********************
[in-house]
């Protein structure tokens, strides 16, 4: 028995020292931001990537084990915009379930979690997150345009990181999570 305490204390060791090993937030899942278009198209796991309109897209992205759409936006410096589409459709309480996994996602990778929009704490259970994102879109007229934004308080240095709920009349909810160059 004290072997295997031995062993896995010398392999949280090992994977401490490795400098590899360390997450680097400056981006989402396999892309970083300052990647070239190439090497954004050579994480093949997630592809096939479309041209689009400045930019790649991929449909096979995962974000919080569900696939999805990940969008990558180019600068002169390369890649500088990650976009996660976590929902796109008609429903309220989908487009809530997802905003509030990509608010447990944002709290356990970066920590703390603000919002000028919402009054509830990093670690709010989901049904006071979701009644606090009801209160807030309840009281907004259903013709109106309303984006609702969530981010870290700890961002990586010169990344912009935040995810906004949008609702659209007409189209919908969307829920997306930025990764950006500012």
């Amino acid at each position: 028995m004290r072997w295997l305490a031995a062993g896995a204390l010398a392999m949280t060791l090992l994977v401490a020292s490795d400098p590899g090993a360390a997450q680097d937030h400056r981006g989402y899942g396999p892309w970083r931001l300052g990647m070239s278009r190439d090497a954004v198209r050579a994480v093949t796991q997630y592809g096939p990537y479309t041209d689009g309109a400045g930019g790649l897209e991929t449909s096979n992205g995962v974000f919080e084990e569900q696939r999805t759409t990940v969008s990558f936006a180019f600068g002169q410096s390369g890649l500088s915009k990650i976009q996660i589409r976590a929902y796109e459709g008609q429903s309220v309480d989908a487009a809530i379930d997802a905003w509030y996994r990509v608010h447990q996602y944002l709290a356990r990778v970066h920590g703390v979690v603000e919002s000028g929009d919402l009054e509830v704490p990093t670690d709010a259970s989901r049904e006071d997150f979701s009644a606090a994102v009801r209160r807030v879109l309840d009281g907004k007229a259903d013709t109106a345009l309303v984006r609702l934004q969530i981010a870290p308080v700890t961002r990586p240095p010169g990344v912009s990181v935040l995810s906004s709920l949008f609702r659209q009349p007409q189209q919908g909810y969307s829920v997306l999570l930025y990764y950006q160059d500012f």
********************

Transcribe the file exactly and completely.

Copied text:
[in-house]
């Protein structure tokens, strides 16, 4: 028995020292931001990537084990915009379930979690997150345009990181999570 305490204390060791090993937030899942278009198209796991309109897209992205759409936006410096589409459709309480996994996602990778929009704490259970994102879109007229934004308080240095709920009349909810160059 004290072997295997031995062993896995010398392999949280090992994977401490490795400098590899360390997450680097400056981006989402396999892309970083300052990647070239190439090497954004050579994480093949997630592809096939479309041209689009400045930019790649991929449909096979995962974000919080569900696939999805990940969008990558180019600068002169390369890649500088990650976009996660976590929902796109008609429903309220989908487009809530997802905003509030990509608010447990944002709290356990970066920590703390603000919002000028919402009054509830990093670690709010989901049904006071979701009644606090009801209160807030309840009281907004259903013709109106309303984006609702969530981010870290700890961002990586010169990344912009935040995810906004949008609702659209007409189209919908969307829920997306930025990764950006500012």
């Amino acid at each position: 028995m004290r072997w295997l305490a031995a062993g896995a204390l010398a392999m949280t060791l090992l994977v401490a020292s490795d400098p590899g090993a360390a997450q680097d937030h400056r981006g989402y899942g396999p892309w970083r931001l300052g990647m070239s278009r190439d090497a954004v198209r050579a994480v093949t796991q997630y592809g096939p990537y479309t041209d689009g309109a400045g930019g790649l897209e991929t449909s096979n992205g995962v974000f919080e084990e569900q696939r999805t759409t990940v969008s990558f936006a180019f600068g002169q410096s390369g890649l500088s915009k990650i976009q996660i589409r976590a929902y796109e459709g008609q429903s309220v309480d989908a487009a809530i379930d997802a905003w509030y996994r990509v608010h447990q996602y944002l709290a356990r990778v970066h920590g703390v979690v603000e919002s000028g929009d919402l009054e509830v704490p990093t670690d709010a259970s989901r049904e006071d997150f979701s009644a606090a994102v009801r209160r807030v879109l309840d009281g907004k007229a259903d013709t109106a345009l309303v984006r609702l934004q969530i981010a870290p308080v700890t961002r990586p240095p010169g990344v912009s990181v935040l995810s906004s709920l949008f609702r659209q009349p007409q189209q919908g909810y969307s829920v997306l999570l930025y990764y950006q160059d500012f």